The crowd responded with cheers after the mayor's announcement of the board's decision.

    At the pension board meeting, the mood was more somber.

    Council member Scott Griggs said he couldn't let the $154 million "go out the door" on Friday.

    His council colleague, Philip Kingston, a board trustee, said the mayor "unquestionably" forced the pension board's hand. He said Thursday was "the worst day I've had in public office."

    "Unfortunately, financially, this had to happen," he said.

    The fund has about $729 million in liquid assets. It needs to keep about $600 million on hand, meaning the restrictions could have been coming at some point even without the mayor's actions. The withdrawal requests this week alone would have meant the fund would dip below that level.
    What's the Frequency, Kenneth?

    432Hz

  6. #116

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    Unreal the people that are in charge of this amount of money....Wall street/Government officials/Bankers.....When are people going to wake up.......Markets are for these people to gain more wealth at the expense of hard working people...



    Feds: Pension exec moved $2 billion for coke, hookers, other bribes


    A former top official at the country's third-largest pension fund and two broker-dealers were charged Wednesday in what a federal prosecutor described as a classic bribery scheme that steered $2 billion in trades in exchange for drugs, prostitutes, vacations and U.S. Open tennis tickets.

    "The hard-earned pension savings of New Yorkers should never serve as a vehicle for corrupt, personal enrichment," Manhattan U.S. Attorney Preet Bharara said in a statement, calling the alleged pay-for-play arrangement a "classic, quid-pro-quo bribery scheme."

    Navnoor Kang, the ex-head of the $184 billion New York State Common Retirement Fund's fixed income trades, received more than $100,000 worth of bribes in the form of trips, gifts, luxury hotel stays and other payoffs from broker-dealers Deborah Kelley and Gregg Schonhorn, prosecutors said.



    http://www.cnbc.com/2016/12/22/feds-...er-bribes.html

  7. #117
    Join Date
    Oct 2011
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    Quote Originally Posted by Silver and Gold View Post
    Unreal the people that are in charge of this amount of money....Wall street/Government officials/Bankers.....When are people going to wake up.......Markets are for these people to gain more wealth at the expense of hard working people...



    Feds: Pension exec moved $2 billion for coke, hookers, other bribes


    A former top official at the country's third-largest pension fund and two broker-dealers were charged Wednesday in what a federal prosecutor described as a classic bribery scheme that steered $2 billion in trades in exchange for drugs, prostitutes, vacations and U.S. Open tennis tickets.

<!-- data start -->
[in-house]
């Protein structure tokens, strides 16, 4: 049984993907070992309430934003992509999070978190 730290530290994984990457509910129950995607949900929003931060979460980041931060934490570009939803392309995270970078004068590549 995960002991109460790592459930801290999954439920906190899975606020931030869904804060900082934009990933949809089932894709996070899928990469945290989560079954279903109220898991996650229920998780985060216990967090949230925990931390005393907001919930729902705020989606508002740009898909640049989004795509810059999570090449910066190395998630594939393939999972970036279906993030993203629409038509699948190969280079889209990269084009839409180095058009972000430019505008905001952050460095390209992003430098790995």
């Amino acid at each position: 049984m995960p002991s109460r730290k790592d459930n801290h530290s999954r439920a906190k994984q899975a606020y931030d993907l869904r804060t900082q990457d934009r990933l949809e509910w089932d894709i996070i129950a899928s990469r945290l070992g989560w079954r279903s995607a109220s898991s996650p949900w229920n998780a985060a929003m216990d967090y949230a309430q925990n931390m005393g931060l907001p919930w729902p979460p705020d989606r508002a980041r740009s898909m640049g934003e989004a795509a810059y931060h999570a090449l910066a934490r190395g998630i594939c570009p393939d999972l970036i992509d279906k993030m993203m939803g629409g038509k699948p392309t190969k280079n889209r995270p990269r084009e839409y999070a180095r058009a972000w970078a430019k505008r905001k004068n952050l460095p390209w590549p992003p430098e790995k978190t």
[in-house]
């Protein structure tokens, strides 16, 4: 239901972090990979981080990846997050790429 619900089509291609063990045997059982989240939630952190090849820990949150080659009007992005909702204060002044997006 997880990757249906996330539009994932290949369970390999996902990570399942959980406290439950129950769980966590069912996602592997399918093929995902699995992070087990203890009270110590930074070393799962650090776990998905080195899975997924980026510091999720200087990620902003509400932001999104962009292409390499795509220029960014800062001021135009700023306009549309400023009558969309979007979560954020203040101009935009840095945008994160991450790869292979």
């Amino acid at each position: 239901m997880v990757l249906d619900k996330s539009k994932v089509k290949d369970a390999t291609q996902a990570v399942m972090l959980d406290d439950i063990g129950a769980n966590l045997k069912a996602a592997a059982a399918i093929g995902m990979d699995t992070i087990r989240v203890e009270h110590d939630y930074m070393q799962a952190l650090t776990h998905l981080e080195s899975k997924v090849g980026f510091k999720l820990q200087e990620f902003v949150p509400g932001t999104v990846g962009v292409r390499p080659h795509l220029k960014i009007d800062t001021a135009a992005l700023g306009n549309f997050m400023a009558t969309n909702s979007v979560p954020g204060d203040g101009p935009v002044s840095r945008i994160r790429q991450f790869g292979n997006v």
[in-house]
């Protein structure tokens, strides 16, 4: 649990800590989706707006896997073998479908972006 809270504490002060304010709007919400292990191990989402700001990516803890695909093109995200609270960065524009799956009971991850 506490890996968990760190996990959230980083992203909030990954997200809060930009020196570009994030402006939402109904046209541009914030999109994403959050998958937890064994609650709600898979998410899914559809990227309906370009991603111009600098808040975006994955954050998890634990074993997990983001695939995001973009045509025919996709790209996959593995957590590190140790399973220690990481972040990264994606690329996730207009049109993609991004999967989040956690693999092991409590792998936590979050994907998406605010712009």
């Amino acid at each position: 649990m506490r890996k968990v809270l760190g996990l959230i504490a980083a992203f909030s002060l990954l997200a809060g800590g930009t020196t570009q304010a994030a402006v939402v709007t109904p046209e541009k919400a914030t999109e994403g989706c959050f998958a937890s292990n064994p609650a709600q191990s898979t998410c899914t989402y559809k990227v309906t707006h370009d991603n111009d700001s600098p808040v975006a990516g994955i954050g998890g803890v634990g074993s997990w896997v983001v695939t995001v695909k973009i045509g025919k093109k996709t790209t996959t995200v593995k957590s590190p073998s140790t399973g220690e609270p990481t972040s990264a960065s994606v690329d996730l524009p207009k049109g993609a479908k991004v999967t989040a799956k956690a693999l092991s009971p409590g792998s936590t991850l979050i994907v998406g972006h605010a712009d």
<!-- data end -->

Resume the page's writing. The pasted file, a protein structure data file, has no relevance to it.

"The hard-earned pension savings of New Yorkers should never serve as a vehicle for corrupt, personal enrichment," Manhattan U.S. Attorney Preet Bharara said in a statement, calling the alleged pay-for-play arrangement a "classic, quid-pro-quo bribery scheme."

    Navnoor Kang, the ex-head of the $184 billion New York State Common Retirement Fund's fixed income trades, received more than $100,000 worth of bribes in the form of trips, gifts, luxury hotel stays and other payoffs from broker-dealers Deborah Kelley and Gregg Schonhorn, prosecutors said.



    http://www.cnbc.com/2016/12/22/feds-...er-bribes.html


    i get your point.. always have

    but but but.. the markets and trading of stocks can be for ANYONE, if they take time and research to invest in the various markets, it can be quite able for Mian street folks, with incomes of 25K to 200k.....
    never forget!

    i have two of my children, millennials and if they totally thought your way, discounted that main street can play and invest with strategy and understood foresight, i as their father would consider that a bad move.
    and do know my opinion is form a ole Connecticut Yankee, and i am fairly certain you understand that terminology...

    again diversity for most that wish to save for the future and grow earned monies into more growth, are needed in the SM's, young investors.. that should, imo be fostered...of course you are entitled to your opinion..

  8. #118

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    Quote Originally Posted by captainsilverton View Post
    i get your point.. always have

    but but but.. the markets and trading of stocks can be for ANYONE, if they take time and research to invest in the various markets ...
    You mean, hard working people can also participate in the markets and gain more wealth at the expense of other hard working people? That seems a lot less sinister.

  9. #119
    Join Date
    Oct 2011
    Posts
    25,750

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    Quote Originally Posted by BodieGhost View Post
    You mean, hard working people can also participate in the markets and gain more wealth at the expense of other hard working people? That seems a lot less sinister.
    ha,.....all i know is it works well in times of rising markets, ya can go on hold when ever ya choose, and or short, and yup the less sinister sounding?..the better for hard working main street folks..

    after all anyone can stack and hold and sell high at the right time...or stack and save till retirement, or pass it on....oh as ya can stocks to a certain extent.....

    Merry Christmas Bodie..

  10. #120

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    The light will really shine on this problem during the next recession. This makes me wonder if we will fight off any sort of recession with money printing, public works projects rebuilding the infistructure.